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Take a LookQuick Definition
A method to estimate a bankruptcy prediction for a company.
There's More to Financial Analysis Than You Think...
The Financial Analysis Success Kit can help!
Why you should take a look at the Financial Analysis Success Kit:
We've combined all our highly popular financial analysis tools into one megafinancialanalysiskit that will save you hundreds of dollars if purchased separately. The kit contains 9 files packed with the most important financial ratio analysis tools you can find to help rocket your way to mastering financial analysis. The kit includes:

The eBook "Learn Ratio Analysis In Minutes"

The Learn Financial Ratio Analysis Excel Spreadsheet (2 versions!)

A BONUS eBook..."Key Financial Statement Terms"

Another HUGE BONUS...FivePart Financial Ratio Cheat Sheet Series
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Learn more on our product page:
Altmans Z Score Formula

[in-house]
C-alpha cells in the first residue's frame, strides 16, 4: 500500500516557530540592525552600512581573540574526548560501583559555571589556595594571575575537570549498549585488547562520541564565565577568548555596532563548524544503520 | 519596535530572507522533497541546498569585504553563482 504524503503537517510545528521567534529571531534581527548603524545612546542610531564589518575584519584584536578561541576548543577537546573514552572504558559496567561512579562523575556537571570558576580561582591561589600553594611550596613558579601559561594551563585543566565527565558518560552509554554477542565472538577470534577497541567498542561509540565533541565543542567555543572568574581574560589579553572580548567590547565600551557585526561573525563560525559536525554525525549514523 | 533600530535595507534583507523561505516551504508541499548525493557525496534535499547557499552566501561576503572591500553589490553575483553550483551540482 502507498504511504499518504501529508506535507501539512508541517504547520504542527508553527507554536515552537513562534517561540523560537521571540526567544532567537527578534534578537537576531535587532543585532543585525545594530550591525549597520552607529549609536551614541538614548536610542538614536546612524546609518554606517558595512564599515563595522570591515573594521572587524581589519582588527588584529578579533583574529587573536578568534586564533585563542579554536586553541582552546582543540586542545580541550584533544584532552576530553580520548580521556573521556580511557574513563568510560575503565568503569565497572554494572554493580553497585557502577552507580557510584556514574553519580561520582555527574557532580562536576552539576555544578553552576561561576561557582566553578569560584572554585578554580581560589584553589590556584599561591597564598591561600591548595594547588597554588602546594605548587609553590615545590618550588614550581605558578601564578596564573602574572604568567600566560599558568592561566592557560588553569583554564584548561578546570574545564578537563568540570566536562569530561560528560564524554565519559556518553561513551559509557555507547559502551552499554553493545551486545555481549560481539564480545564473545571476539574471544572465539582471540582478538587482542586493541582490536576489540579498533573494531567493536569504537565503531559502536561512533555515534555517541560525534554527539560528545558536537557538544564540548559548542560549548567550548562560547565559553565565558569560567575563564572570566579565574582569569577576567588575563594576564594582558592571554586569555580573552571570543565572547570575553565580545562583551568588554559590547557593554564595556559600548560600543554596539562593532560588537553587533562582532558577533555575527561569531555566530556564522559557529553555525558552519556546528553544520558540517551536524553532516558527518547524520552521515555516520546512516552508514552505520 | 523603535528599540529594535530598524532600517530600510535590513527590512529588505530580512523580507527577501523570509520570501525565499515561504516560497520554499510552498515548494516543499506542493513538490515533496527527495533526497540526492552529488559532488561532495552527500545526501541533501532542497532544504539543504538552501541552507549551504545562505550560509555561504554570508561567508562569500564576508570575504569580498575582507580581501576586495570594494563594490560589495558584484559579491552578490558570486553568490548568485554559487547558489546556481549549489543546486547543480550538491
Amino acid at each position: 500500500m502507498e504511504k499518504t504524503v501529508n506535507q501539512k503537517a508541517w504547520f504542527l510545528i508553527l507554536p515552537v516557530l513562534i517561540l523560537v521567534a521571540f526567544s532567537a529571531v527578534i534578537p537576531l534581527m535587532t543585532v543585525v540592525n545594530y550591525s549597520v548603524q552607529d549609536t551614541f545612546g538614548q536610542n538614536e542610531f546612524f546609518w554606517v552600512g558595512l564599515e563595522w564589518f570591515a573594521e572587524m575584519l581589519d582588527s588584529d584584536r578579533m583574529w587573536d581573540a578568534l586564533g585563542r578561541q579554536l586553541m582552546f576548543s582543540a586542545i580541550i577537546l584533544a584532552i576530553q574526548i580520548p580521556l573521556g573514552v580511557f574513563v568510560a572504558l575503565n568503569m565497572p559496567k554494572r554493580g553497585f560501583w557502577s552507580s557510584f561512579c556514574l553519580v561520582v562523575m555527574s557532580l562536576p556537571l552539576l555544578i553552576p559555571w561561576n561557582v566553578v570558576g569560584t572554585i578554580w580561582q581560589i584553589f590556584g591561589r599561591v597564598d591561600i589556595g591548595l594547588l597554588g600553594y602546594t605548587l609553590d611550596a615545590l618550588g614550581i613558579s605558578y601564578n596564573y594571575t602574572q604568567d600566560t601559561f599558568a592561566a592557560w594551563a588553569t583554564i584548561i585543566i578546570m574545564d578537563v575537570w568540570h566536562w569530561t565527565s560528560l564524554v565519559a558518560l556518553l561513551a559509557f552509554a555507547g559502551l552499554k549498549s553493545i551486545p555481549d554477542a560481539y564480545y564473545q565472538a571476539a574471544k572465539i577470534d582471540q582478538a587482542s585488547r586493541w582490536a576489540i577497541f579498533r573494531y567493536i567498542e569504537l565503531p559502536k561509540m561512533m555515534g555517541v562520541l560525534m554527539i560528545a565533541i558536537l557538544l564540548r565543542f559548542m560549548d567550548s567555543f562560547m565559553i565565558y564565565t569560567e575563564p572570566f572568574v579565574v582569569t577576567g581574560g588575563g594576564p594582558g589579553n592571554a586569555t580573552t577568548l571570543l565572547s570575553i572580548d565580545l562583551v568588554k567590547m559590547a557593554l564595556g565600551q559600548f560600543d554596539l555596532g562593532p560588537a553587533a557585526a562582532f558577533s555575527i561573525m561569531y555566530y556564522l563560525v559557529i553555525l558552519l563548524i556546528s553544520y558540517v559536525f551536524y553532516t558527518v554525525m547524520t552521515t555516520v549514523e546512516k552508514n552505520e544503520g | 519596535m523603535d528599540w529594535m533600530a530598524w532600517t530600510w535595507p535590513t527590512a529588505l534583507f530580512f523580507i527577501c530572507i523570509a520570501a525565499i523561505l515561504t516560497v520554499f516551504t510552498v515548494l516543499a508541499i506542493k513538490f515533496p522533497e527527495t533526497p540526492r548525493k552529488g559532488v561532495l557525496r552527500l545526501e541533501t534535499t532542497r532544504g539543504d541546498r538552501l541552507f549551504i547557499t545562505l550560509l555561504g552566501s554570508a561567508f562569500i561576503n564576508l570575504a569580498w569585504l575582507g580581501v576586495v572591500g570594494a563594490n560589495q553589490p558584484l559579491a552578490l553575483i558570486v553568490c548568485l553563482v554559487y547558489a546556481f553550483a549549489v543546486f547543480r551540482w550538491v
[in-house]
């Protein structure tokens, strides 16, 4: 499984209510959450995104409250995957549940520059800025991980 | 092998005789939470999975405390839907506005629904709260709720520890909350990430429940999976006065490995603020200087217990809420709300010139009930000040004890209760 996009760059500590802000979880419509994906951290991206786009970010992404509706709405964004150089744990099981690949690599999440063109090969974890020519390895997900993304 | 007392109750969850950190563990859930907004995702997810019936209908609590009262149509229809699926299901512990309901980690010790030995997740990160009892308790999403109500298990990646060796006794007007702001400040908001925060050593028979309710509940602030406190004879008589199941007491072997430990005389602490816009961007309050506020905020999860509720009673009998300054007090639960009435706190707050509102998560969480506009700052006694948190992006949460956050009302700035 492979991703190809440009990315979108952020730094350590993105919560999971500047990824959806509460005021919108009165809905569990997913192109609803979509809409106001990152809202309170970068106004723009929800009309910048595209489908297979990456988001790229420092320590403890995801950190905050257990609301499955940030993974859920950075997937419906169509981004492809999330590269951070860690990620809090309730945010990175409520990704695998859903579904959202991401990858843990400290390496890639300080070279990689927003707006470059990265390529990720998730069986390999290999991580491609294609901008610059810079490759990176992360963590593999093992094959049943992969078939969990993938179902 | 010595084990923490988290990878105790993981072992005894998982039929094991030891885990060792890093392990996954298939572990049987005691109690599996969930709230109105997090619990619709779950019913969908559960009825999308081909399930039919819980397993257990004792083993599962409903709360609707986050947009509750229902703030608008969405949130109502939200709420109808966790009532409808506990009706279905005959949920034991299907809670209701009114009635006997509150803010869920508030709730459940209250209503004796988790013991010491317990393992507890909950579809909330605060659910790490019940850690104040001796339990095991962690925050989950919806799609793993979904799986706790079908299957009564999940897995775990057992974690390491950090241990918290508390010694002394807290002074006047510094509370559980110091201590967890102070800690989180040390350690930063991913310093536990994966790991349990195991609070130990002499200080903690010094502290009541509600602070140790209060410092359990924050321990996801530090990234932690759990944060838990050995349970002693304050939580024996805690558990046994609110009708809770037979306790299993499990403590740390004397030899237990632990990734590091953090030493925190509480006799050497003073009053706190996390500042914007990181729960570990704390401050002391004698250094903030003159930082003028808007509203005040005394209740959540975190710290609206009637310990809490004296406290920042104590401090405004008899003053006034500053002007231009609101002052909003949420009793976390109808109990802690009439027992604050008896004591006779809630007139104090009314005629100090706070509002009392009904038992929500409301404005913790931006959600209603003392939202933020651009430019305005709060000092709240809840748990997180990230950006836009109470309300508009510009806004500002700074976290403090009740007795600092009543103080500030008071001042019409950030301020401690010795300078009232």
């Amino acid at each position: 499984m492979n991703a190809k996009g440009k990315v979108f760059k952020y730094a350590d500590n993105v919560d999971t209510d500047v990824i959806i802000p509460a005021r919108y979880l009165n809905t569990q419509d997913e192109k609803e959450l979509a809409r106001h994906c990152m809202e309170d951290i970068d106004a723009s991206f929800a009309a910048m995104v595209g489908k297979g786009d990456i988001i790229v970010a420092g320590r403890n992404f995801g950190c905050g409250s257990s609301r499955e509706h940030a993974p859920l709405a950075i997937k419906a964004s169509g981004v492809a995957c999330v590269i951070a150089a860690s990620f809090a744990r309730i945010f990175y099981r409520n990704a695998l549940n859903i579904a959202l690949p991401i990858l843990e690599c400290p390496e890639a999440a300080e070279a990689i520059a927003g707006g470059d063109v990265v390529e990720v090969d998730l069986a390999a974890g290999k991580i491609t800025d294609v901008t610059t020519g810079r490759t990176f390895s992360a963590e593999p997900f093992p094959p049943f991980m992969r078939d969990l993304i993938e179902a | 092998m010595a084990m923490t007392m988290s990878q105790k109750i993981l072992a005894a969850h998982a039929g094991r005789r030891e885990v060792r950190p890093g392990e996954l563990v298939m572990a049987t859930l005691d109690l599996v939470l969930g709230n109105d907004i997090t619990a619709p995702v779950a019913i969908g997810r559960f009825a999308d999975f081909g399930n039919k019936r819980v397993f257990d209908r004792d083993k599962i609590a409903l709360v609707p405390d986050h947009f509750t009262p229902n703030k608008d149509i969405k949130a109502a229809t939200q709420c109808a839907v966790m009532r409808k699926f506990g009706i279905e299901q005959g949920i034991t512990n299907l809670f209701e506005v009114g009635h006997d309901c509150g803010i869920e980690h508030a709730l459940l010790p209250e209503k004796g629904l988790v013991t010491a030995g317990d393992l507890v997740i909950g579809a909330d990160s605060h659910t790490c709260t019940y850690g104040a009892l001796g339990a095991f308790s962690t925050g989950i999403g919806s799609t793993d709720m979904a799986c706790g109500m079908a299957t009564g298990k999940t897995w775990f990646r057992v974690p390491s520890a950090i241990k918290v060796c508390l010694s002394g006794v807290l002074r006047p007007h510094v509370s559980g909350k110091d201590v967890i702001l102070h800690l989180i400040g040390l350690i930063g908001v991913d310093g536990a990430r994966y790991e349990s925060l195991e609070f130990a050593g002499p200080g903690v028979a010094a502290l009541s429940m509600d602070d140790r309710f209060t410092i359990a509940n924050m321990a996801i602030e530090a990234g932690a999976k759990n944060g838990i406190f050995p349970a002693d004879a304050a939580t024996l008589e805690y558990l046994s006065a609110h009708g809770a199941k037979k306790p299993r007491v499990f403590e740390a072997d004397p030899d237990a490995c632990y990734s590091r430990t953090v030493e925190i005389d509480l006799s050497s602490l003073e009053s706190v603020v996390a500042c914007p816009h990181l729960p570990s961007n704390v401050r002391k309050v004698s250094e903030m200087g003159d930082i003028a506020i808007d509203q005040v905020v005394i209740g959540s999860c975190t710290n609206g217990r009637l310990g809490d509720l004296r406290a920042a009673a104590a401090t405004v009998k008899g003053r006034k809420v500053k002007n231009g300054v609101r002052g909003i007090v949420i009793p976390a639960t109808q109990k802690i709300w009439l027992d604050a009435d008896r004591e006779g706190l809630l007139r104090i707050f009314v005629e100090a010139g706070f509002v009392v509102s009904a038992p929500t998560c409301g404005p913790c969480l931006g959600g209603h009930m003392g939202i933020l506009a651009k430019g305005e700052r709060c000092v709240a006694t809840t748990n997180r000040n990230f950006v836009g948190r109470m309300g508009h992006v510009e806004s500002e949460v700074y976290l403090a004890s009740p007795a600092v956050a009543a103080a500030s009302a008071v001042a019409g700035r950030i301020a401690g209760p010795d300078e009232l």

Explanation of Altmans Z Score
Altman’s ZScore formula weighs five ratios then adds them together to come up with a bankruptcy prediction estimate for a company. This estimate of bankruptcy for publiclyheld companies depends on the resulting score of Altman’s ZScore formula, which the score is divided into four categories:
Less than 1.8: Bankruptcy risk is high
Between 1.8 and 2.7: Bankruptcy risk is fair
Between 2.7 and 3.0: Bankruptcy risk is possible, but not likely in the nearfuture
Higher than 3.0: Bankruptcy risk is low
Importance of Altmans Z Score
A score greater than 3.0, or an increasing Altman’s ZScore is usually a positive sign. The higher the score, the better the company’s chances of avoiding bankruptcy, but this score should be checked against other companies and industry standards. It should be noted that large economic events, like an entire industry slowdown, would render this scoring method less accurate. The individual components of this formula should be monitored, as they are the key to understanding how the score was calculated.